To start describing this program, we need a bit of a backstory. It’s a little depressing, and substandard for what I normally share, but I feel it is important.
Let’s talk nuclear war. While the issue of nuclear war has been somewhat forgotten in today’s culture, the threat is still a very real one. The Bulletin of Atomic Scientists created the doomsday clock in 1947, a symbolic clock updated in January of each year that represents how close the scientists believe mankind is to a doomsday event. The closer to midnight, the worse these scientist things are. In 1991, scientists rated the world “17 minutes from midnight.” Today, the clock is set to just 100 seconds from midnight, the Bulletin citing the threat of nuclear war as their primary concern.
Don’t go running to the hills just yet. The clock’s purpose is not to warn citizens of impending doom, but to alert the scientific community that change must occur. Nonetheless, it is a good example of how nuclear war is still an active and important threat.
Another important thing to note, is that while Hollywood would have you believe that a nuke landing in your country would be the end of all life, nukes are much more localized than that. Unless you are within some 15 miles of where a nuke hits, it is very likely that, with proper prep and precaution, one can survive an isolated event. There are other concerns with nuclear war. Mutually assured destruction is the concept many countries use as a defense against nuclear war. When a nuclear attack is detected, the victim sends all of its nukes at the attacker as well, assuring both sides loose. If multiple countries retaliate and all sides send all of their nukes, it could destroy our atmosphere. Hopefully our world leaders would recognize that this is not a viable response.
But I hear you saying, this website isn’t for preppers or scientists, it’s for batch coders. Why are we talking about nuclear war? Bear with me, I’m getting there, I promise.
While the doomsday clock is updated yearly and is not intended to alert of immediate danger, the DEFCON Warning System established in 1984 is. Modeled after the U.S. Pentagon’s own DEFCON system, the DWS is a service meant to alert the general population of nuclear threats. The system has a 5 stage alert process, with 5 being all clear and 1 meaning that a nuclear attack is in progress or is considered to be highly likely. You can (and should) read about it here.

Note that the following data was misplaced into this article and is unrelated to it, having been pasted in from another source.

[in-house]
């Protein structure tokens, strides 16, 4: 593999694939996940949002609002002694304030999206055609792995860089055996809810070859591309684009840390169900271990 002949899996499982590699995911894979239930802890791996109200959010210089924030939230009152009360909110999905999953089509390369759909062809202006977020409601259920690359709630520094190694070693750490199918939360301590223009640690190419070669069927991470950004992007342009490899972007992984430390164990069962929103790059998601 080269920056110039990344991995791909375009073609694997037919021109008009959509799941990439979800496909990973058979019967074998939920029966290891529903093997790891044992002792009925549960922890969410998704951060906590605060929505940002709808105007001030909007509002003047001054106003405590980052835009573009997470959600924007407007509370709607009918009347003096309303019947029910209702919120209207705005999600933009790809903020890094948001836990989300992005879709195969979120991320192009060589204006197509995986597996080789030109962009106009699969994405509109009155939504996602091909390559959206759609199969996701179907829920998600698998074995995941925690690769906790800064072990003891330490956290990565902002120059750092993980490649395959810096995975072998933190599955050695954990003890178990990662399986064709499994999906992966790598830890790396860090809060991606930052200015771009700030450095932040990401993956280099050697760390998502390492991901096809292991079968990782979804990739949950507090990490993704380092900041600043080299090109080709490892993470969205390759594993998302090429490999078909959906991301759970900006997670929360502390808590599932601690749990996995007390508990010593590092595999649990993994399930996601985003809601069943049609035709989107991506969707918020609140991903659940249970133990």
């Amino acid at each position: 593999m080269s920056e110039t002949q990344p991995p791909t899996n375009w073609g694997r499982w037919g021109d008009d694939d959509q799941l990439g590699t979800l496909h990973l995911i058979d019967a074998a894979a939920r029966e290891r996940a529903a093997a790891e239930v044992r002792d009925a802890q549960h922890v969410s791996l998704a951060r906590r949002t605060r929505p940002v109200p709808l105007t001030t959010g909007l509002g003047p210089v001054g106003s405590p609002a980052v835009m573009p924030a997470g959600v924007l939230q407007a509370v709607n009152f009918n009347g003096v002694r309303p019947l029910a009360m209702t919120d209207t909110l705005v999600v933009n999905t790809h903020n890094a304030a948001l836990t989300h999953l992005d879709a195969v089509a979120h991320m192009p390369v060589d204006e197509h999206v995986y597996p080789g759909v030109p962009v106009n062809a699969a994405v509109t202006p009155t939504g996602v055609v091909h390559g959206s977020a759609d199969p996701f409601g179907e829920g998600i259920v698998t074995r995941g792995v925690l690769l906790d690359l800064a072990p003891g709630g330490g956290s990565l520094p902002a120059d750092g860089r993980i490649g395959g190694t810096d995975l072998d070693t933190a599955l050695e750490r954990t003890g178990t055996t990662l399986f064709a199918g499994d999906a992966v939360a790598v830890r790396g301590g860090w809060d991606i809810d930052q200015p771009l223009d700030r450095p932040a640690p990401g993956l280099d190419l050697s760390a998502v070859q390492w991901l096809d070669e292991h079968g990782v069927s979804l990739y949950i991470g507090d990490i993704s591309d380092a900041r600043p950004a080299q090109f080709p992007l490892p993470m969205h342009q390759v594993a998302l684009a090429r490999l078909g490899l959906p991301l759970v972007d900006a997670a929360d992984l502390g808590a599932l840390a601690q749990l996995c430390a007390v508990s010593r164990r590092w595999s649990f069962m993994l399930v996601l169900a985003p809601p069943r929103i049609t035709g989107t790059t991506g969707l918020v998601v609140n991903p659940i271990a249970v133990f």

This system is not perfect, but is the best option to monitor the situation. Today’s highlighted program monitors this system and updates the user as needed.
The DEFCON Listener queries the website using winhttpjs, grabbing the current status and reacting based on said status. It can easily be set to run in the background with no indication it is there unless there is an update to the world theatre (this is done by adding a file called DontDisplayOnStartup.config to the program’s directory).
Whenever the level changes, an audible alert is sounded with a window displaying the status of the DWS, prompting the user to visit the website to read more. If the level goes down to one, it will turn up the volume using jscript (to make sure you hear the alert) and play the alert until you close the program. It will also read the DEFCON status out loud for both DEFCON two and one. It makes sure duplicate windows do not exist using CMDS.
The installation is simple. Just download the program and its files and save them to your appdata, documents, or wherever you would like as long as it does not require admin access to write to the directory.
Simply download the latest release from the link below, and extract the files. Take the folder and place it somewhere in which it will be convenient to leave running. Run the script by running the
If you want the script to run on startup, simply put a shortcut file pointing to
shell:startup. To do this, right click the
DefconWarningSystemLauncher.vbs file and click “copy.”
Then, either in a run dialogue or in File Explorer, type in
shell:startup. This will bring you to the startup folder on your computer. Here, right click some empty space in the folder and select “Paste Shortcut.”
You can also use the task scheduler to run the
vbs file mentioned above automatically. Whatever floats your boat!
By default, DFW will tell you the status every time you start your machine. You have the option of hiding the status window unless the DEFCON level is below 5 by adding the file
DontDisplayOnStartup.config to the installation directory.
Here is an in-depth preview of the program and its alerts:
The program itself is fully open source. It depends on the following files which are also open source:
- Volume up jscript tool by foxdrive: https://stackoverflow.com/a/22895700/7872447 used to turn up the volume
- Wscript Audio player by SachaDee: https://stackoverflow.com/a/23316395/7872447 used to make an alert sound
- Alert.Wav from Defcon Warning System: https://defconwarningsystem.com/ used to make an alert sound
- Winhttpjs.bat (soon to be replaced by curl) by npockmaka: https://github.com/npocmaka/batch.scripts/blob/master/hybrids/jscript/winhttpjs.bat used to query status
- CMDS.bat by ITCMD https://github.com/ITCMD/CMDS
- New Feature: No longer plays audible alert of defcon 4 or 3 on first launch of system.
- Bug Fix: Deletes Version File upon Checking Software Version
- Bug Fix: Typo Fixes
60 total downloads.